As the Krem­lin tight­ens the screws, it in­vites pop­u­lar re­volt

The Baltic Times - - BALTIC NEWS - Vladimir Kara-murza

Per­haps the most im­por­tant re­quire­ment in an elec­tion is that vot­ers have a choice. It sounds triv­ial, but that is some­thing that has been lack­ing in most Rus­sian elec­tions held un­der Vladimir Putin’s rule. In both the lat­est pres­i­den­tial elec­tions that the Krem­lin de­ci­sively “won”—in 2008 and 2012— gen­uine op­po­nents (in­clud­ing for­mer Prime Min­is­ter Mikhail Kasyanov and vet­eran lib­eral leader Grig­ory Yavlin­sky) were dis­qual­i­fied from the bal­lot be­fore vot­ing even started. Those who re­peat the Krem­lin’s talk­ing point about Putin’s “pop­u­lar­ity” would do well to re­mem­ber that, af­ter 2000, it has never ac­tu­ally been tested in a real elec­tion against real op­po­nents.

This model of “elec­tions with­out choice” also ex­tends to the re­gional level. Hav­ing been forced to re­in­state di­rect elec­tions for re­gional gov­er­nors in the face of mass prodemoc­racy protests in 2011 and 2012, the Krem­lin quickly qual­i­fied them by adding a re­quire­ment that can­di­dates must col­lect sig­na­tures from a cer­tain num­ber of mu­nic­i­pal leg­is­la­tors in or­der to gain ac­cess to the bal­lot. Given that lo­cal elec­tions are also heav­ily con­trolled, and that most mu­nic­i­pal deputies are loyal to (or can be co­erced by) the au­thor­i­ties, this cre­ates a vi­cious cir­cle whereby the in­cum­bents can, in ef­fect, hand­pick their own op­po­nents. The “mu­nic­i­pal fil­ter,” as it was dubbed, has been used to dis­qual­ify strong op­po­si­tion can­di­dates from gu­ber­na­to­rial bal­lots—as with Ok­sana Dmitrieva in St. Petersburg or Lev Shlos­berg in the Pskov Re­gion.

This week, the “fil­ter” has been ap­plied yet again. Yevgeny Roiz­man, the di­rectly elected mayor of Yeka­ter­in­burg—rus­sia’s fourth largest city that stands on the bor­der be­tween Europe and Asia—will not be a can­di­date for re­gional gover­nor in Septem­ber’s elec­tion af­ter fall­ing short of the re­quired num­ber of mu­nic­i­pal sig­na­tures. Roiz­man, a po­lit­i­cal mav­er­ick who de­feated the rul­ing United Rus­sia Party in the 2013 may­oral elec­tion, is con­sid­ered to be the most pop­u­lar politi­cian in the Urals and was thought to have sig­nif­i­cant chances against the Krem­lin-backed in­cum­bent. He has long been known for his in­de­pen­dent be­hav­ior, and not only in lo­cal af­fairs. The Yeka­ter­in­burg mayor has called for the re­lease of Rus­sian po­lit­i­cal pris­on­ers and has crit­i­cized the Krem­lin’s war on Ukraine. In­stead of the cus­tom­ary por­trait of Vladimir Putin that adorns the of­fices of bu­reau­crats across Rus­sia, he has put up a pic­ture of the poet Josef Brod­sky.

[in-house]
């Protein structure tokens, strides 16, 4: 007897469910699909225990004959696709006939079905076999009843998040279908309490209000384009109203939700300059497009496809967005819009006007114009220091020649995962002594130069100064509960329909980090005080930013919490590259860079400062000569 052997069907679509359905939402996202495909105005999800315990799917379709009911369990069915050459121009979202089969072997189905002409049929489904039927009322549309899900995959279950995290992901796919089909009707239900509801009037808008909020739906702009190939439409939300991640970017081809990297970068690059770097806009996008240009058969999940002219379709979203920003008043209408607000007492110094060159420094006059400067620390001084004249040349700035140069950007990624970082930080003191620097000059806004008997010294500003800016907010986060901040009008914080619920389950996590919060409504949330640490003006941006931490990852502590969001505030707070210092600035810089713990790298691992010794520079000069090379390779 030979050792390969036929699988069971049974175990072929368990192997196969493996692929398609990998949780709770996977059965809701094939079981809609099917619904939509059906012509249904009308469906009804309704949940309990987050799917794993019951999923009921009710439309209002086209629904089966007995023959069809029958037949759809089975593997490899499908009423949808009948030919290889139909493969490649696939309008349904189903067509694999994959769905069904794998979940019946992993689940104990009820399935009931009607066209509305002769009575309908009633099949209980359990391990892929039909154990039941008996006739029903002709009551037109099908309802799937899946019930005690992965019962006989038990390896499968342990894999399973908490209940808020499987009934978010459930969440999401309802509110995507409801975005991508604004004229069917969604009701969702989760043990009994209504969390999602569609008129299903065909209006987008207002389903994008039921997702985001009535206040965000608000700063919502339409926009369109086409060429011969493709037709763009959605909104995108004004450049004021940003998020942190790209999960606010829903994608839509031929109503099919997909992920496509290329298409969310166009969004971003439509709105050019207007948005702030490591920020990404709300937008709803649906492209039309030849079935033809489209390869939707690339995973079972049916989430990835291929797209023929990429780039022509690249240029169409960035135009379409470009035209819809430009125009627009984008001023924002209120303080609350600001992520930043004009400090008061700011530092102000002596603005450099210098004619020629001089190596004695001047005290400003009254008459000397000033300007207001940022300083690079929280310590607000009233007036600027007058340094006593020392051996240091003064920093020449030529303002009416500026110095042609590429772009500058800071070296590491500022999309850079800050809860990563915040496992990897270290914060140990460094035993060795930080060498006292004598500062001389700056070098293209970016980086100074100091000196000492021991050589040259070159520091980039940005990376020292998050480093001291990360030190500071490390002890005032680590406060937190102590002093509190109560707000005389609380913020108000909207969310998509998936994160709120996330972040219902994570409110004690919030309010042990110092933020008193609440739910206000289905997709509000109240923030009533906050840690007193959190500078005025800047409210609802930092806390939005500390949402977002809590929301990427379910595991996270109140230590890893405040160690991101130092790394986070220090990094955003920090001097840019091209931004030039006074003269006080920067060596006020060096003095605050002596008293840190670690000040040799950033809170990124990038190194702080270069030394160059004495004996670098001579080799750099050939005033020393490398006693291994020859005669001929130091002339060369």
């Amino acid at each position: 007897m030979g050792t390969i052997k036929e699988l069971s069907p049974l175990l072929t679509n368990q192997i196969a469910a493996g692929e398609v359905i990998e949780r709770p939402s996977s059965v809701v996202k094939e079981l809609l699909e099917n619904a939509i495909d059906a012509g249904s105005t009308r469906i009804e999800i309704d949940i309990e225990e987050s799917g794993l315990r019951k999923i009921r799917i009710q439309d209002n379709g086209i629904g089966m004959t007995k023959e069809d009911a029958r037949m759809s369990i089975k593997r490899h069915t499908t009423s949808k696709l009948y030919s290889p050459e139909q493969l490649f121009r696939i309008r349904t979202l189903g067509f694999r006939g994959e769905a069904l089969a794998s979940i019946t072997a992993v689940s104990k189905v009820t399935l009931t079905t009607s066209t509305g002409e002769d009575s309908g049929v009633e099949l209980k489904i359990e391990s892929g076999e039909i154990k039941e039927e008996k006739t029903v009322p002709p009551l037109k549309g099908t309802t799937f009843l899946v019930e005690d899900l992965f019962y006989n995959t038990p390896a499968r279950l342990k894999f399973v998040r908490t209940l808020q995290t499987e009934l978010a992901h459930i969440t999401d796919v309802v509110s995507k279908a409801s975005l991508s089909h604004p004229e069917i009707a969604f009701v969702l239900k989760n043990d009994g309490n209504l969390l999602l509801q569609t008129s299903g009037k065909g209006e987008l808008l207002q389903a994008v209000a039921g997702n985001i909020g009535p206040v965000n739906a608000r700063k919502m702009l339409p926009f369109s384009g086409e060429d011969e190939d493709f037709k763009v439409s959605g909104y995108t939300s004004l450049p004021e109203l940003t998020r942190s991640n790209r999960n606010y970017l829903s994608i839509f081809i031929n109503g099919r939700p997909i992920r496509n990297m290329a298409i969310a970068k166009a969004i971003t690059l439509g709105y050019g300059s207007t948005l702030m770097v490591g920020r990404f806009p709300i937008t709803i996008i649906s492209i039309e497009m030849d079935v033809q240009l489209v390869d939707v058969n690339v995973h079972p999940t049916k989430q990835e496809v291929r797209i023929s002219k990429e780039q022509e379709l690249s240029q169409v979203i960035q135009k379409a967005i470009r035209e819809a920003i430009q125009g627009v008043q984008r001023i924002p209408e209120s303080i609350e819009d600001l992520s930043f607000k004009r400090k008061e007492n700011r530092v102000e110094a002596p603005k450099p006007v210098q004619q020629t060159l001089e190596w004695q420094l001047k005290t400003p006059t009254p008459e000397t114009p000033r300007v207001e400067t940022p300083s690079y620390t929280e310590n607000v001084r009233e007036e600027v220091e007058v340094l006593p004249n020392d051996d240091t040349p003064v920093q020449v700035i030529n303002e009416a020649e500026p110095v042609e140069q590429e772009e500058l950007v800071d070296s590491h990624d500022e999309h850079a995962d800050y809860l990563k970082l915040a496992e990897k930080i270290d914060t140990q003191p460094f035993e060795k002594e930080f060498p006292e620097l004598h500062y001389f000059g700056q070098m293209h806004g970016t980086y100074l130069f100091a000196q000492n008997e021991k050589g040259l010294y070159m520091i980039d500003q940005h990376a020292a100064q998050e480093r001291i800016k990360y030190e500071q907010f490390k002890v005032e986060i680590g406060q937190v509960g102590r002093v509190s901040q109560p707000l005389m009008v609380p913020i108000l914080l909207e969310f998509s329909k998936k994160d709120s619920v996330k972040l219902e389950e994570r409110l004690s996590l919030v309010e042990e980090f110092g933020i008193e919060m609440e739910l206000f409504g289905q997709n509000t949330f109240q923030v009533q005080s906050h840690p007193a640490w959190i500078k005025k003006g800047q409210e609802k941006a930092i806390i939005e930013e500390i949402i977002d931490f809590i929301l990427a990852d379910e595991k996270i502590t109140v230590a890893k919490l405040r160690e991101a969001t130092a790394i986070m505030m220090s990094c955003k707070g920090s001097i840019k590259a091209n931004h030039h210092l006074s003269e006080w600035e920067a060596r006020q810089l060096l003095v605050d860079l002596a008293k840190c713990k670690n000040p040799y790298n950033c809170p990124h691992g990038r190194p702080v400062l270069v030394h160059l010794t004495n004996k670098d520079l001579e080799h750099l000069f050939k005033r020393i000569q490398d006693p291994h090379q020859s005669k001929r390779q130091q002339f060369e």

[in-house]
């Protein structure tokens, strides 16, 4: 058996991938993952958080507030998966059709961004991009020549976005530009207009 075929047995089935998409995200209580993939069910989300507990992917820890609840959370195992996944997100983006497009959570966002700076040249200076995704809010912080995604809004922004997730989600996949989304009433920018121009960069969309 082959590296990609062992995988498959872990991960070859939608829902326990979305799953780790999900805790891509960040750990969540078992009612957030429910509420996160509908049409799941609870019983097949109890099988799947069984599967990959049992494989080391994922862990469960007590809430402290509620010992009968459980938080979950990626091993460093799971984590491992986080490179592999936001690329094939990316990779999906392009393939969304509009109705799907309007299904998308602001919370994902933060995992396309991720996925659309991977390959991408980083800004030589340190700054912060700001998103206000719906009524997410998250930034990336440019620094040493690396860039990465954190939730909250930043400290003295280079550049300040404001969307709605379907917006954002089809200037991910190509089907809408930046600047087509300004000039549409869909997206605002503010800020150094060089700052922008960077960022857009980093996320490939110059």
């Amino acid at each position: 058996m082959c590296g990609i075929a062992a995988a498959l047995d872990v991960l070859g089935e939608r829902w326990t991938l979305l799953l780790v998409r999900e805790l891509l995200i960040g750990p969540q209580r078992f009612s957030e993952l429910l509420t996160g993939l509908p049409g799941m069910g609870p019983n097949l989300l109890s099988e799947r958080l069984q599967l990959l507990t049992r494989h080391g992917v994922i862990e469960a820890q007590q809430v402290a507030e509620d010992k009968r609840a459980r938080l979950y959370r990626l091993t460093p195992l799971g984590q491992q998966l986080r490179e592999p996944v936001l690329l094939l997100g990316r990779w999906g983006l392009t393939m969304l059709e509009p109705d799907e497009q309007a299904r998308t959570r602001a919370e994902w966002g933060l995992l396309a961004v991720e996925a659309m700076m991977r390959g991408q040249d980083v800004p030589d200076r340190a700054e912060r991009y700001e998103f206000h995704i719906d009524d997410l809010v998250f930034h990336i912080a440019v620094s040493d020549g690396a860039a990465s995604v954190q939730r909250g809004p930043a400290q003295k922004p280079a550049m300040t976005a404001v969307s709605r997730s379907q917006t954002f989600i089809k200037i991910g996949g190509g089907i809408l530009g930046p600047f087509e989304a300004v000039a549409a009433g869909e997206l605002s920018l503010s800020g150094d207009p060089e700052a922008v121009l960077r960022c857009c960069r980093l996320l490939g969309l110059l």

With­out Roiz­man, vot­ers will have a “choice” be­tween the in­cum­bent gover­nor and a hand­ful of shadow box­ers who had no prob­lems col­lect­ing the re­quired sig­na­tures. The mayor called the up­com­ing elec­tion il­le­git­i­mate and urged vot­ers to boy­cott it, as has Grig­ory Yavlin­sky, founder of the lib­eral Yabloko Party that had nom­i­nated Roiz­man for gover­nor, and an­ti­cor­rup­tion cam­paigner Alexei Navalny. Navalny him­self con­tin­ues to tour Rus­sia as he opens cam­paign head­quar­ters across the coun­try in his bid to chal­lenge Putin in next year’s pres­i­den­tial elec­tion. Of­fi­cials from the Cen­tral Elec­toral Com­mis­sion have al­ready in­di­cated—well in keep­ing with the tra­di­tion of dis­qual­i­fy­ing Krem­lin op­po­nents from pres­i­den­tial bal­lots—that Navalny will not be reg­is­tered as a can­di­date in 2018.

The Krem­lin and its pro­pa­ganda ma­chine fre­quently ac­cuse the Rus­sian op­po­si­tion of plot­ting a “Maidan”— a Ukraine-style pop­u­lar up­ris­ing against the regime. As the his­tory of such up­ris­ings—not only in Ukraine, but also in other coun­tries such as Ser­bia or Ge­or­gia— shows, they usu­ally hap­pen when cit­i­zens are de­nied free and fair elec­tions. If any­one is pre­par­ing a fu­ture “Maidan” in Rus­sia, it is the Krem­lin it­self.

The ar­ti­cle first ap­peared on www.worldaf­fairsjour­nal. com

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